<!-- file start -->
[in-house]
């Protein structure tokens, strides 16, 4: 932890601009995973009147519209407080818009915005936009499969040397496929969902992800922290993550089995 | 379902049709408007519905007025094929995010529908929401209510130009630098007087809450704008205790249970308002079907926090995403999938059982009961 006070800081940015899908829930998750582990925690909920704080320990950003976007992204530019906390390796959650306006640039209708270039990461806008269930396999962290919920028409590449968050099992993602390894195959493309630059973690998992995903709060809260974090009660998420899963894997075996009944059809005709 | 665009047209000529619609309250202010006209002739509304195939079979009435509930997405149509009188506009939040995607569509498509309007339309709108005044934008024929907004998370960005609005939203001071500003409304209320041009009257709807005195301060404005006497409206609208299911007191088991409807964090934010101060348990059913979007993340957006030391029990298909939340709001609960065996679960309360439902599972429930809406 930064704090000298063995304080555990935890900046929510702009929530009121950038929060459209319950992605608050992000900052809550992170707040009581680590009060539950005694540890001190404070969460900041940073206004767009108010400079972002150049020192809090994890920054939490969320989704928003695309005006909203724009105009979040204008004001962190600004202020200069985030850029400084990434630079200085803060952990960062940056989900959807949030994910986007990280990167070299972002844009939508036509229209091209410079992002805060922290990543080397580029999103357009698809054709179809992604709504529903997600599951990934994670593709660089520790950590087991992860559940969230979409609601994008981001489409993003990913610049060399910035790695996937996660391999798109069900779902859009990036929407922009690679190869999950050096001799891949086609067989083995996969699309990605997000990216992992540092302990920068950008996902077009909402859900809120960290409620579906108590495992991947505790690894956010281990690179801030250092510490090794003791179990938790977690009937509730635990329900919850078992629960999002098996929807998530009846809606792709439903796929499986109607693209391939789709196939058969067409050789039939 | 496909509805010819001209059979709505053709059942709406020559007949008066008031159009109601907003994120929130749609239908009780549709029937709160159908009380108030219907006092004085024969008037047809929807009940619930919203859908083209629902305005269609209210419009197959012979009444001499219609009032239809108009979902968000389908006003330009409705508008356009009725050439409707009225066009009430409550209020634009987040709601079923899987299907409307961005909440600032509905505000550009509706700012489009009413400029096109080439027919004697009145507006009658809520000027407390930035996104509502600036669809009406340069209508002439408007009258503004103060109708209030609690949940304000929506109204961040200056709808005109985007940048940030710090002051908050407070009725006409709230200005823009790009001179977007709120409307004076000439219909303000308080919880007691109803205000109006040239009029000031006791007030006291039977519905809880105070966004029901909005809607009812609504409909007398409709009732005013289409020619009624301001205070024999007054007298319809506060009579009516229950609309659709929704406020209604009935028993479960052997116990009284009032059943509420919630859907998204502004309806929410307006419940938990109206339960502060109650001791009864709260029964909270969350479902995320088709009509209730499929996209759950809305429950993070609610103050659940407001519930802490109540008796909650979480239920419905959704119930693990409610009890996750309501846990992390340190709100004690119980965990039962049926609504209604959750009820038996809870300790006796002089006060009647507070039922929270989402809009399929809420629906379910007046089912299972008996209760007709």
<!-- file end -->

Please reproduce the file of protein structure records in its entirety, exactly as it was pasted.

[in-house]
């Protein structure tokens, strides 16, 4: 932890601009995973009147519209407080818009915005936009499969040397496929969902992800922290993550089995 | 379902049709408007519905007025094929995010529908929401209510130009630098007087809450704008205790249970308002079907926090995403999938059982009961 006070800081940015899908829930998750582990925690909920704080320990950003976007992204530019906390390796959650306006640039209708270039990461806008269930396999962290919920028409590449968050099992993602390894195959493309630059973690998992995903709060809260974090009660998420899963894997075996009944059809005709 | 665009047209000529619609309250202010006209002739509304195939079979009435509930997405149509009188506009939040995607569509498509309007339309709108005044934008024929907004998370960005609005939203001071500003409304209320041009009257709807005195301060404005006497409206609208299911007191088991409807964090934010101060348990059913979007993340957006030391029990298909939340709001609960065996679960309360439902599972429930809406 930064704090000298063995304080555990935890900046929510702009929530009121950038929060459209319950992605608050992000900052809550992170707040009581680590009060539950005694540890001190404070969460900041940073206004767009108010400079972002150049020192809090994890920054939490969320989704928003695309005006909203724009105009979040204008004001962190600004202020200069985030850029400084990434630079200085803060952990960062940056989900959807949030994910986007990280990167070299972002844009939508036509229209091209410079992002805060922290990543080397580029999103357009698809054709179809992604709504529903997600599951990934994670593709660089520790950590087991992860559940969230979409609601994008981001489409993003990913610049060399910035790695996937996660391999798109069900779902859009990036929407922009690679190869999950050096001799891949086609067989083995996969699309990605997000990216992992540092302990920068950008996902077009909402859900809120960290409620579906108590495992991947505790690894956010281990690179801030250092510490090794003791179990938790977690009937509730635990329900919850078992629960999002098996929807998530009846809606792709439903796929499986109607693209391939789709196939058969067409050789039939 | 496909509805010819001209059979709505053709059942709406020559007949008066008031159009109601907003994120929130749609239908009780549709029937709160159908009380108030219907006092004085024969008037047809929807009940619930919203859908083209629902305005269609209210419009197959012979009444001499219609009032239809108009979902968000389908006003330009409705508008356009009725050439409707009225066009009430409550209020634009987040709601079923899987299907409307961005909440600032509905505000550009509706700012489009009413400029096109080439027919004697009145507006009658809520000027407390930035996104509502600036669809009406340069209508002439408007009258503004103060109708209030609690949940304000929506109204961040200056709808005109985007940048940030710090002051908050407070009725006409709230200005823009790009001179977007709120409307004076000439219909303000308080919880007691109803205000109006040239009029000031006791007030006291039977519905809880105070966004029901909005809607009812609504409909007398409709009732005013289409020619009624301001205070024999007054007298319809506060009579009516229950609309659709929704406020209604009935028993479960052997116990009284009032059943509420919630859907998204502004309806929410307006419940938990109206339960502060109650001791009864709260029964909270969350479902995320088709009509209730499929996209759950809305429950993070609610103050659940407001519930802490109540008796909650979480239920419905959704119930693990409610009890996750309501846990992390340190709100004690119980965990039962049926609504209604959750009820038996809870300790006796002089006060009647507070039922929270989402809009399929809420629906379910007046089912299972008996209760007709």